What do you get when you take 37 high school seniors who have seriously struggled with learning, a roomful of families and friends, and some great speeches and surprises? A really wonderful graduation ceremony! Probably the best graduation ceremony I’ve ever been to, actually. It was short and incredibly touching. I’m so proud of my little bro.
Kyle started going to The Cottage School when he was in sixth grade. As a wee little tyke, he had always impressed people with his intelligence, his keen observation (and conversation) skills, and his sweet and friendly nature. But when it came time to learn how to read and write, my parents discovered that what had seemed like an easy road for their smart and affable son had turned into an expedition up Everest. They tried public school, tutoring, special ed, “resource” classes, etc. Flash cards, spelling games, tracing-the-letter workbooks. Nothing was really working. Kyle was falling behind his peers in spite of all the efforts. Before we knew it, my brother was in third grade and still couldn’t get all the way through Cat in the Hat. So, finally, my parents found The Cottage School. Small classes, innovative learning methods, and a supportive, adaptive environment turned out to be just what Kyle needed. Now he text messages me with the same speed as any other teenager. His GPA is above 3.0 and he even got the Principal’s Award for being such a kind and compassionate student during his 7 years at TCS.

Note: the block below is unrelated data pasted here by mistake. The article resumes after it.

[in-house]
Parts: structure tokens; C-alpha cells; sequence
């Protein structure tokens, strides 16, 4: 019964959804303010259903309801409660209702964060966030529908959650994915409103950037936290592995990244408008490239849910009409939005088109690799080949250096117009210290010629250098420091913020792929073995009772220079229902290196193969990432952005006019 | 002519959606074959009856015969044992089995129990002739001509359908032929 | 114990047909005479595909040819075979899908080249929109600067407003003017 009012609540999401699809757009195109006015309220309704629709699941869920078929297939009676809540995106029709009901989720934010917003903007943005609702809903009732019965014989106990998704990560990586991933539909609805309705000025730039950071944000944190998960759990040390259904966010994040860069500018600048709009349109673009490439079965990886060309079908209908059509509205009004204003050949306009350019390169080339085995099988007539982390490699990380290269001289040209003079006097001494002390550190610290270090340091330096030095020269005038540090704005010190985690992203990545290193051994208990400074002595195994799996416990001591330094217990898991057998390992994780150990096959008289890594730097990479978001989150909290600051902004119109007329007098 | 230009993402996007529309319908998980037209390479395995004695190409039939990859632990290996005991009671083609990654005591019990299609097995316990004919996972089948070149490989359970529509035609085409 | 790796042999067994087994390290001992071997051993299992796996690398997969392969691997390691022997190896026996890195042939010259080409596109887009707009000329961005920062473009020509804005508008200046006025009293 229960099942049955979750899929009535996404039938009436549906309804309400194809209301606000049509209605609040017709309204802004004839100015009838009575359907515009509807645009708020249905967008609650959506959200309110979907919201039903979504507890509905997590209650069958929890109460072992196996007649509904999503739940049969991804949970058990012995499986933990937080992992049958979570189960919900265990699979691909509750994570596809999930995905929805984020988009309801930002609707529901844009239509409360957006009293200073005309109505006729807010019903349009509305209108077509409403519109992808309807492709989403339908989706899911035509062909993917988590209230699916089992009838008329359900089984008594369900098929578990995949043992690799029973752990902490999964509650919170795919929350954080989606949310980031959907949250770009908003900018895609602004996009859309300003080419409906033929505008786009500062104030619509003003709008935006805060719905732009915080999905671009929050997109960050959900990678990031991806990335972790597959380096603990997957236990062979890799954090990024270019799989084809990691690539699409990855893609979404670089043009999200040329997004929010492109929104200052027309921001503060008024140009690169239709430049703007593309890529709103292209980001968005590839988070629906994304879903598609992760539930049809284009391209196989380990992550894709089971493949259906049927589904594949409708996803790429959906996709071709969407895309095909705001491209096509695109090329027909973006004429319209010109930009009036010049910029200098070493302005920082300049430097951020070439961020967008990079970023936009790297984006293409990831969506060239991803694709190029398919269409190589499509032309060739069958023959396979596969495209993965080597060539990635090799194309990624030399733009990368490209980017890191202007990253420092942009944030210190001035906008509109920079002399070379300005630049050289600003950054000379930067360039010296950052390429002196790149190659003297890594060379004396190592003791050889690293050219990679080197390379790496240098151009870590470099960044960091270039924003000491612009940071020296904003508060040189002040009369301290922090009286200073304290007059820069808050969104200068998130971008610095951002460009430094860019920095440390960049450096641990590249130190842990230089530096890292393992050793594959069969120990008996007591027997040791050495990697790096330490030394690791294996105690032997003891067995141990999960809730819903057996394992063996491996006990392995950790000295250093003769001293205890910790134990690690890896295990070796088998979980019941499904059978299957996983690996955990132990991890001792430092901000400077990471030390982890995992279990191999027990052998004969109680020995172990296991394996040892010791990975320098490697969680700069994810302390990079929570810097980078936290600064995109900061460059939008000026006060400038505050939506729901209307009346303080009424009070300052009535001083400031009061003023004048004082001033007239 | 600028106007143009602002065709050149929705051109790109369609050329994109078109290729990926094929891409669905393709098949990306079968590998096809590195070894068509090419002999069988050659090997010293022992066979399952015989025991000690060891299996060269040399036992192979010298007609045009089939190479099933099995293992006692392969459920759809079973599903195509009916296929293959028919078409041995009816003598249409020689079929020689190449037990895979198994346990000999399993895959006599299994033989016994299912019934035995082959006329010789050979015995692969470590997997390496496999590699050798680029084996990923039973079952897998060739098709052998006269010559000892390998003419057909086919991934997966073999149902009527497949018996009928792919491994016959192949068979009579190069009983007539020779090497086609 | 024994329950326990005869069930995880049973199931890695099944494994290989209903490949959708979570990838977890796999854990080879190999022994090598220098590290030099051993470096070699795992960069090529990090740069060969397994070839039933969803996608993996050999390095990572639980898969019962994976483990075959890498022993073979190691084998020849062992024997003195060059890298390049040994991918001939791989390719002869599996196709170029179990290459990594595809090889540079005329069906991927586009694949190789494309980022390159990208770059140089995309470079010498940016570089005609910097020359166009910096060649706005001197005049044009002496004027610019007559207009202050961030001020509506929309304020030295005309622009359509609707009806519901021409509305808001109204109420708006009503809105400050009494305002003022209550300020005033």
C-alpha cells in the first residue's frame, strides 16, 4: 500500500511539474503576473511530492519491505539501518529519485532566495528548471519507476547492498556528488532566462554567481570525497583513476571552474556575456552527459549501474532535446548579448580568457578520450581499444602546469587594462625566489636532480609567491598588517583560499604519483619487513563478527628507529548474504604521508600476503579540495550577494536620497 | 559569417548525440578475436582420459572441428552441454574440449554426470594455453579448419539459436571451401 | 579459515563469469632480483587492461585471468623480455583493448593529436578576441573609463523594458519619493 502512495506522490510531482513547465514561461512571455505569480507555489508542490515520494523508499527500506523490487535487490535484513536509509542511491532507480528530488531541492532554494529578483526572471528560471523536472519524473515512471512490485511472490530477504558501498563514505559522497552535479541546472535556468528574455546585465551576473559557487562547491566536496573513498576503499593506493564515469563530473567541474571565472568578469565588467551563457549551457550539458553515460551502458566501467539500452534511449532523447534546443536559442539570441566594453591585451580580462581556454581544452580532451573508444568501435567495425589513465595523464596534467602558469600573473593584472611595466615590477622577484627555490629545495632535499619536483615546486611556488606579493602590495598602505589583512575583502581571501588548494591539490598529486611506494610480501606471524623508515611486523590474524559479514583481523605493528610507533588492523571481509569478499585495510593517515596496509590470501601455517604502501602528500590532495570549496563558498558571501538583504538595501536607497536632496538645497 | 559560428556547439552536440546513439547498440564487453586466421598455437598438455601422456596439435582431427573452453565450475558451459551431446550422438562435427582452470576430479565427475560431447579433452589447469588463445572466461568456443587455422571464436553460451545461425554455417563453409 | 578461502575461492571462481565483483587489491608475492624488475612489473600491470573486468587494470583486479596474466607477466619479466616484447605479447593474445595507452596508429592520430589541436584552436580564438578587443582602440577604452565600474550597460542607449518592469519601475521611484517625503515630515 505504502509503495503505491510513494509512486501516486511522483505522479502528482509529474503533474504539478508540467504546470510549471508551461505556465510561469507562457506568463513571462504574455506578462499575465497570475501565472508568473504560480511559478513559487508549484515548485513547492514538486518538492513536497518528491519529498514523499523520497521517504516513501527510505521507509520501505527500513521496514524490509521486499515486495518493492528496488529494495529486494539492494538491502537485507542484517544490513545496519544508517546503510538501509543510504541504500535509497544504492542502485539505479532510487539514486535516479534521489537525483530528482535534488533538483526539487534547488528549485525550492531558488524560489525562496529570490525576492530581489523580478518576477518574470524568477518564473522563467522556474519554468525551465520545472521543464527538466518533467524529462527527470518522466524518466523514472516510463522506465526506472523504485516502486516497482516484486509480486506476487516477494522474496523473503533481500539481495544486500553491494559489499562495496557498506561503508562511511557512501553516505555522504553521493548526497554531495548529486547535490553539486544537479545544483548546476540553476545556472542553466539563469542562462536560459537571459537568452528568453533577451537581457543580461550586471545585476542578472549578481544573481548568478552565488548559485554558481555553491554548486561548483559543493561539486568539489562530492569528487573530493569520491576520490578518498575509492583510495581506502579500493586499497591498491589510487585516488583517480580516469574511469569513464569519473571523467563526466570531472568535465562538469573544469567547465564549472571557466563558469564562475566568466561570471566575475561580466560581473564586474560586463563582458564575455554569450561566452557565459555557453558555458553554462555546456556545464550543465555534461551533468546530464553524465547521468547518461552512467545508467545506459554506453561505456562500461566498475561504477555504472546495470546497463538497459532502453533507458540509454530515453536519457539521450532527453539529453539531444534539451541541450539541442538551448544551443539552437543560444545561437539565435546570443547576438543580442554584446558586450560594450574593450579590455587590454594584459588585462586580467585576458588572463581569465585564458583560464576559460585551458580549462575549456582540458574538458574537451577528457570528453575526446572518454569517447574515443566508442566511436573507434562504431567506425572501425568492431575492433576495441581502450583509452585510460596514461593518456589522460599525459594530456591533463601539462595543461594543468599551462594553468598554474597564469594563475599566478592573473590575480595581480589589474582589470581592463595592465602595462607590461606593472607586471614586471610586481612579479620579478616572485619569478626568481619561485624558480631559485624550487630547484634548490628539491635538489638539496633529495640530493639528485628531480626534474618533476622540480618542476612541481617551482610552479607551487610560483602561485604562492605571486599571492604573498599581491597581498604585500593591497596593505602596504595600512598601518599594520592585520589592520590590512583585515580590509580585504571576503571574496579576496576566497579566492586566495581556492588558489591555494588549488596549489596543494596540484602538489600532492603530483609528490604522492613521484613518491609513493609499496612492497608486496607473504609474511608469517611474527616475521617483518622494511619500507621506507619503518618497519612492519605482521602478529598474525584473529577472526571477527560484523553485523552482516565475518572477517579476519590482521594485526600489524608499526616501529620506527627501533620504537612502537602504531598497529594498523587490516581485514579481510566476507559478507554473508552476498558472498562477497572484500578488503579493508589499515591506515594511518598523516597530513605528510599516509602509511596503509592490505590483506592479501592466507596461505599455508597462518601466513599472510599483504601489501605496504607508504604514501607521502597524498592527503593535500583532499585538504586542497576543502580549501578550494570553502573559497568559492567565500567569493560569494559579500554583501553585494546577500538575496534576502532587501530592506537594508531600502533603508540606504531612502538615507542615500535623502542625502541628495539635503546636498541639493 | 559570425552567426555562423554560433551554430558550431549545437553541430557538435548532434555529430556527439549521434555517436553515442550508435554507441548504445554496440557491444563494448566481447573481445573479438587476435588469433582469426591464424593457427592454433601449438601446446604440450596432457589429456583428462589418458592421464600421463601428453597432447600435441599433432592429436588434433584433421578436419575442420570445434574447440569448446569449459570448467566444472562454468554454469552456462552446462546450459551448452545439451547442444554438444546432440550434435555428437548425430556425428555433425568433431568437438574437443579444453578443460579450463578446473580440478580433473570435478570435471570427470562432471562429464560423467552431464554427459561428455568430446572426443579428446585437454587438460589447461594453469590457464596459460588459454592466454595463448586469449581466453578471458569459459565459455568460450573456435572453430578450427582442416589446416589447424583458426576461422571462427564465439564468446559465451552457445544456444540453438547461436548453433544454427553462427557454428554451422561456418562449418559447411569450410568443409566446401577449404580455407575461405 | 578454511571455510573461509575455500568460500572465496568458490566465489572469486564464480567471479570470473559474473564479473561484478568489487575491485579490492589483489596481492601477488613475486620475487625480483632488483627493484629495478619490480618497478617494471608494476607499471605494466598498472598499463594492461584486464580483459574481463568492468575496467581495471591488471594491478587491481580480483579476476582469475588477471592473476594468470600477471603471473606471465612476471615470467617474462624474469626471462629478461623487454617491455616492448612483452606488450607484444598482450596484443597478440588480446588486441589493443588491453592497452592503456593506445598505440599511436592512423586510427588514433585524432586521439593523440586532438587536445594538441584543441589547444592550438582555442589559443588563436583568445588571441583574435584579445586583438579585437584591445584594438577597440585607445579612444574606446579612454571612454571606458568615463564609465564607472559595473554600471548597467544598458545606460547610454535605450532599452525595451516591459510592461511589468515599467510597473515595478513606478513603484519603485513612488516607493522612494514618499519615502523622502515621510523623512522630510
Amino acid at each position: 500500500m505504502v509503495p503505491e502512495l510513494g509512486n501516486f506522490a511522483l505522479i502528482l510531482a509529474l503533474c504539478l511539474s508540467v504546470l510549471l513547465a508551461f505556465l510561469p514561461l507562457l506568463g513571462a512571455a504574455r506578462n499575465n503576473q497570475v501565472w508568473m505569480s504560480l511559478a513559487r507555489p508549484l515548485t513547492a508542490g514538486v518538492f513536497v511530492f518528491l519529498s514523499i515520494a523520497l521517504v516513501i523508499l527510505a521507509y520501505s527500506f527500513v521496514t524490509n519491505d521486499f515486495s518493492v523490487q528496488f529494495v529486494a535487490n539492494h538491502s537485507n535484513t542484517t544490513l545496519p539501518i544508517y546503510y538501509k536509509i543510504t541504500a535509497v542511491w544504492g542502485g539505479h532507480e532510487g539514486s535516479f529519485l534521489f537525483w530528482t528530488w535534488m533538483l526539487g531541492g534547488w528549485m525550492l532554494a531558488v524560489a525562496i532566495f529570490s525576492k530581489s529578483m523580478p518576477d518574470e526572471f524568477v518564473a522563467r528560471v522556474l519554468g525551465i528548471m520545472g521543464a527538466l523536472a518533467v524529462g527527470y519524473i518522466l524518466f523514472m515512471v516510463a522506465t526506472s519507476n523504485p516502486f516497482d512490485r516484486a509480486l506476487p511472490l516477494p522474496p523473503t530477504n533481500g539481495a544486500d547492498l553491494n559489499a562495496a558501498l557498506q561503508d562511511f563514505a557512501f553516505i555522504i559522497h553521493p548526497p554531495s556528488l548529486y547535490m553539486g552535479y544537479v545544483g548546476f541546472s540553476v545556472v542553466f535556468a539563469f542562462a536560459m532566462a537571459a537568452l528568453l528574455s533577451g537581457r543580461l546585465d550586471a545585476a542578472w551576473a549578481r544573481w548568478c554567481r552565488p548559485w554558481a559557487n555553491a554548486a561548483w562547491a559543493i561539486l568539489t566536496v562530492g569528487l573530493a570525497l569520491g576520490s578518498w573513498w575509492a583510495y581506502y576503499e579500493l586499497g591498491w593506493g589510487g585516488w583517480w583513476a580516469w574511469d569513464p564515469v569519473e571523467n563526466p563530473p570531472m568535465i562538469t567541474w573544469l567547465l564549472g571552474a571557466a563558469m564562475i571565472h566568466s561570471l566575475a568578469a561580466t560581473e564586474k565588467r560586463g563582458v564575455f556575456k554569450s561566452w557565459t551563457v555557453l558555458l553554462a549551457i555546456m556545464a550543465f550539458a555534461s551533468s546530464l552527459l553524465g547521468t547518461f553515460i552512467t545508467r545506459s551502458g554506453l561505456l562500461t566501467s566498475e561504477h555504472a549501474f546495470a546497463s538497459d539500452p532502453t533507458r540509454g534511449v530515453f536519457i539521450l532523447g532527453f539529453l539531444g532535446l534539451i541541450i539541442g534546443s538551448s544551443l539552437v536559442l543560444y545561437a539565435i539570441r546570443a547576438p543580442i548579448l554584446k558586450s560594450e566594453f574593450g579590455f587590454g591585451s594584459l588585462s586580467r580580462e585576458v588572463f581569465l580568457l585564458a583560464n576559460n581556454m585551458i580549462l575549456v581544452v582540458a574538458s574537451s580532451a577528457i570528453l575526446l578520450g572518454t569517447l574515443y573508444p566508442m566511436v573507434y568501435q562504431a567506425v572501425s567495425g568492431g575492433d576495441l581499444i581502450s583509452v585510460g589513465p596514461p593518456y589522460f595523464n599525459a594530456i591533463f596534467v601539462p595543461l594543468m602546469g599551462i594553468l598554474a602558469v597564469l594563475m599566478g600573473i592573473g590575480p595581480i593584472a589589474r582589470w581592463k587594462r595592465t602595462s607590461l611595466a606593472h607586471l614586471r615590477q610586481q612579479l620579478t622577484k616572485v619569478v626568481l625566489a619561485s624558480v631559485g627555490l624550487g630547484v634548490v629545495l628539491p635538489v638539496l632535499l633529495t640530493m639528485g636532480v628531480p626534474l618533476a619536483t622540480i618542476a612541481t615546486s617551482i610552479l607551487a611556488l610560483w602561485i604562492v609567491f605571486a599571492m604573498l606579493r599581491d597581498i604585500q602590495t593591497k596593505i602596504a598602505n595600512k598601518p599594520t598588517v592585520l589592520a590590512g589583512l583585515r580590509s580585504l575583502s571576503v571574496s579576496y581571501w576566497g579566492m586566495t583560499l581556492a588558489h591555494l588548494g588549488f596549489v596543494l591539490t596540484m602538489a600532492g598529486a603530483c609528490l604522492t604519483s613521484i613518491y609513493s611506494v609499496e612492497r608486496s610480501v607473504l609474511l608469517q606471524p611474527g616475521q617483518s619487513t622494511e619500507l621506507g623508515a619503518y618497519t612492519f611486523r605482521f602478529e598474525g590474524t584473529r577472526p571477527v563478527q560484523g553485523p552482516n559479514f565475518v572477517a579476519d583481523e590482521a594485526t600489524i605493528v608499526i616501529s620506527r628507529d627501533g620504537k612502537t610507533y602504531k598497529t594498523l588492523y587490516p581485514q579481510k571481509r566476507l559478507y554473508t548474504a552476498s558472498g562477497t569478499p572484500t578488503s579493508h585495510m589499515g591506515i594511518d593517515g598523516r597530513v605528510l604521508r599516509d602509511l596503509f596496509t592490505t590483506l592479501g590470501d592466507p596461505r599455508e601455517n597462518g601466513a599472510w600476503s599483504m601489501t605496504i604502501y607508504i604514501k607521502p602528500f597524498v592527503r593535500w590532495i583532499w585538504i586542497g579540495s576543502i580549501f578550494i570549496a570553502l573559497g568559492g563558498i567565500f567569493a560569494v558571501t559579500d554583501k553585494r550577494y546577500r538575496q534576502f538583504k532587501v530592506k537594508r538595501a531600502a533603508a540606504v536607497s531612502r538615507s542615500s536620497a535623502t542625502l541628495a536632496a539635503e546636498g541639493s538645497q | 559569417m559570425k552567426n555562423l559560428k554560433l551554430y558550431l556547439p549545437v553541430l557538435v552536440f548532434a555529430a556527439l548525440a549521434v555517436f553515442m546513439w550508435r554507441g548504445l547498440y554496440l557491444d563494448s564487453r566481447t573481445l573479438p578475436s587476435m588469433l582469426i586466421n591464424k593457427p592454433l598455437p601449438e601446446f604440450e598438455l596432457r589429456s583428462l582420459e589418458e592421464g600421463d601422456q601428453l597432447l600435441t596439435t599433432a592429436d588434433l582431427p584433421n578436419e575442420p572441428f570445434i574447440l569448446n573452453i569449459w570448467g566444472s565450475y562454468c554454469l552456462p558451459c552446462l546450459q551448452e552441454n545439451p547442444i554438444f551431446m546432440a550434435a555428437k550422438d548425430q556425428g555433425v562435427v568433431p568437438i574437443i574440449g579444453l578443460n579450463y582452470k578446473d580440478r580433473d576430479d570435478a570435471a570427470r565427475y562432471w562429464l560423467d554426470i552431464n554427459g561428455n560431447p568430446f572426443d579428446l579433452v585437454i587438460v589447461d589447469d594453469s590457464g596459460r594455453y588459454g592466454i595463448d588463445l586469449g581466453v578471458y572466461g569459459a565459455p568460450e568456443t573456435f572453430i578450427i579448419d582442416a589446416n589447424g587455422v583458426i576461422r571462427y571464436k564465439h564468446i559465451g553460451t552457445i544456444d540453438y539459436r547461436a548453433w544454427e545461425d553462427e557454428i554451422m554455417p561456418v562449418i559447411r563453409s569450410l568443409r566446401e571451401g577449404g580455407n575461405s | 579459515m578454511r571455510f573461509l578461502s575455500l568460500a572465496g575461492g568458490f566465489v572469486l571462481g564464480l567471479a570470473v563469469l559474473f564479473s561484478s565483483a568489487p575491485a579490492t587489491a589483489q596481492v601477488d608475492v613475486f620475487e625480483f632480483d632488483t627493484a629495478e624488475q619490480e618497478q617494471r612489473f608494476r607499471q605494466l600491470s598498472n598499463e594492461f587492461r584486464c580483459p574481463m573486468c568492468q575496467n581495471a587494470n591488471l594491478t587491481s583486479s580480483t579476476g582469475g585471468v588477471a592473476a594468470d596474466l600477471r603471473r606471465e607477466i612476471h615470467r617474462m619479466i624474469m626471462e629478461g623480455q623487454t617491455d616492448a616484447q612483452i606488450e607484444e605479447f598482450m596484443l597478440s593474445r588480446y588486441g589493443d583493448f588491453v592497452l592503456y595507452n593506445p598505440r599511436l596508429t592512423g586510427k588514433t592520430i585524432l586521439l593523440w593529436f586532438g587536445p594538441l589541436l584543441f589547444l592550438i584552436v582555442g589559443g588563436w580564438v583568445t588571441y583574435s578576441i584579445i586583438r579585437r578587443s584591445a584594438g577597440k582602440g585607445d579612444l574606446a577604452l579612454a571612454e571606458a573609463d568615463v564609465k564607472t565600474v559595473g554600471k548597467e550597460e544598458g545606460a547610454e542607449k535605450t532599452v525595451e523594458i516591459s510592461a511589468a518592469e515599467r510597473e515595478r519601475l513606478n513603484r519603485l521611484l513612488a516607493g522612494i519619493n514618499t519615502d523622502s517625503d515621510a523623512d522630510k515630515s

None of us knew he was getting that award, not even Kyle, and I was definitely crying as the principal described Kyle’s qualities. The TCS staff really know him, beyond his academic side, and I was sure it was my brother she was talking about long before she announced the recipient. Because the one thing that everyone notices about Kyle, right off the bat, is how deeply and genuinely he cares for others. It’s almost unnatural, how intensely he empathizes with people. He handles himself with such grace in awkward situations… times when something so crappy has happened that no one knows what to say- that’s when Kyle shines. He’s able to read people and know what they need, how to be there for them and still give them space to grieve or rage or be numb. And now he’s off to explore the world on his terms, to figure out his career, to fall in love, to be an adult. I hope he enjoys the journey.